Spence Field Shelter [mile 182.5]
Started out early and strong today. For the first few miles I was zipping! I was probably doing a steady two miles per hour (which is pretty much my maximum pace) until about mile four, when I totally ran out of gas. I mean totally. My nose was running, my feet hurt… brutal!
The day before I’d pulled one of those long days that put me into camp exhausted and frozen. It was my first night in a shelter, and my tent routine was blown. I had neighbors close enough to kick me in my sleep (or it may have been a mouse on my sleeping bag). But the worst was that it was freezing again—30 degrees with a frigid blistery wind that tore through the shelter. I couldn’t get warm, and I didn’t sleep—and that’s what really did me in, I think.
Yesterday a ridgerunner said that the six miles after Spencer Field was very hard. I checked the elevation profile: straight up.
I just couldn’t do it. If it weren’t for this Smokies rule that you have to stay in shelters, I might have done another three or so. But not a hard six. So I stopped at Spencer Field and had a big hot lunch (mashed potatoes and bacon). I got my gear sorted and better laid out to keep me warm in this little icebox.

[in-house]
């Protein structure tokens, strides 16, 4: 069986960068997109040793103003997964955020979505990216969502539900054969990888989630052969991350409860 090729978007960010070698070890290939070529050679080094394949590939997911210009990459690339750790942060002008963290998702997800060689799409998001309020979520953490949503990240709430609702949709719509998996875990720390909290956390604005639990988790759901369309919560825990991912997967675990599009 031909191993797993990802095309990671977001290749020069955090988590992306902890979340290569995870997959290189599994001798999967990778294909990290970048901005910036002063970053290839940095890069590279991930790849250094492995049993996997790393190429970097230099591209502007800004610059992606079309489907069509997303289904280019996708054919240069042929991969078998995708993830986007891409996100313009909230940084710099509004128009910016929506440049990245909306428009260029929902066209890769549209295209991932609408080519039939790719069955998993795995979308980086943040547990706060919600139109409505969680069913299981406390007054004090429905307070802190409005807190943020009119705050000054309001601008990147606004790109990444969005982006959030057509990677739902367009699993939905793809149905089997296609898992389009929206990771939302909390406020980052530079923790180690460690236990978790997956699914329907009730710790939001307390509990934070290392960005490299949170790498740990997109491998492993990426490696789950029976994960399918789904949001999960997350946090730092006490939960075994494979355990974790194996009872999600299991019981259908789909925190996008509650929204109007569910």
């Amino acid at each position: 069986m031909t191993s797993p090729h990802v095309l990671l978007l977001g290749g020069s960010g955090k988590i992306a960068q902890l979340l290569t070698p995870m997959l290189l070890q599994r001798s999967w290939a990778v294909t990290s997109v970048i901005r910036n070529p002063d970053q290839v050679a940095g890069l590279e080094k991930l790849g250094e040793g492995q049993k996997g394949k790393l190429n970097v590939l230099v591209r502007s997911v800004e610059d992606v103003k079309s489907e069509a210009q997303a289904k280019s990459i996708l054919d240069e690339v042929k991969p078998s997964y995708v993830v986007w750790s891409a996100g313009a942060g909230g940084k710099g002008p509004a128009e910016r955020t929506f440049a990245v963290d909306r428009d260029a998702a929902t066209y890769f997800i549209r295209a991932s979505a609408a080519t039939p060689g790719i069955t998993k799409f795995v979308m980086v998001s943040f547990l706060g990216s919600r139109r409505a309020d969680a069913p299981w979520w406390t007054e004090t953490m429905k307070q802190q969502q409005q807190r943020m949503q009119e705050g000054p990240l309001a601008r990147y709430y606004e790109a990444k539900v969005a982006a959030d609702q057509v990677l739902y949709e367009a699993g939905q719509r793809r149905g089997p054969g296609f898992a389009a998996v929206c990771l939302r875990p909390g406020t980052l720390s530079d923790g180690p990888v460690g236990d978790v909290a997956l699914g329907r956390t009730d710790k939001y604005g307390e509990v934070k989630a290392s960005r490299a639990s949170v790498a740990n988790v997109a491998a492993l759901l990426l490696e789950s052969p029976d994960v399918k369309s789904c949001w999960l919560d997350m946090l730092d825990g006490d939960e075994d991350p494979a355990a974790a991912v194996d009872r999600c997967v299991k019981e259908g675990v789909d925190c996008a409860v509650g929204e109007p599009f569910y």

Not too long after I got here, two hikers showed up: Guard and Freight Train. They did exactly what I did: stayed at Mollie’s and couldn’t go on.
Freight Train’s hike ends tonight. He has Achilles tendonitis. He’s hiking out a different trail and getting a ride home. He and Guard have known each other since sixth grade. Tonight they’ll be sharing the cigars they were saving for Katahdin. Bittersweet.
The shelter isn’t packed yet. I don’t know the hikers, but we’re family: King, Snap, Sparky. I’m intending to be up and out early.
A word about the Smokies: Remember when I said it was pretty? Right after that, it got ugly. The last few miles have been muddy and desolate. It’s probably different when if’s not February.
What else? There’s a privy here!
More hikers just arrived. Full up now, I think.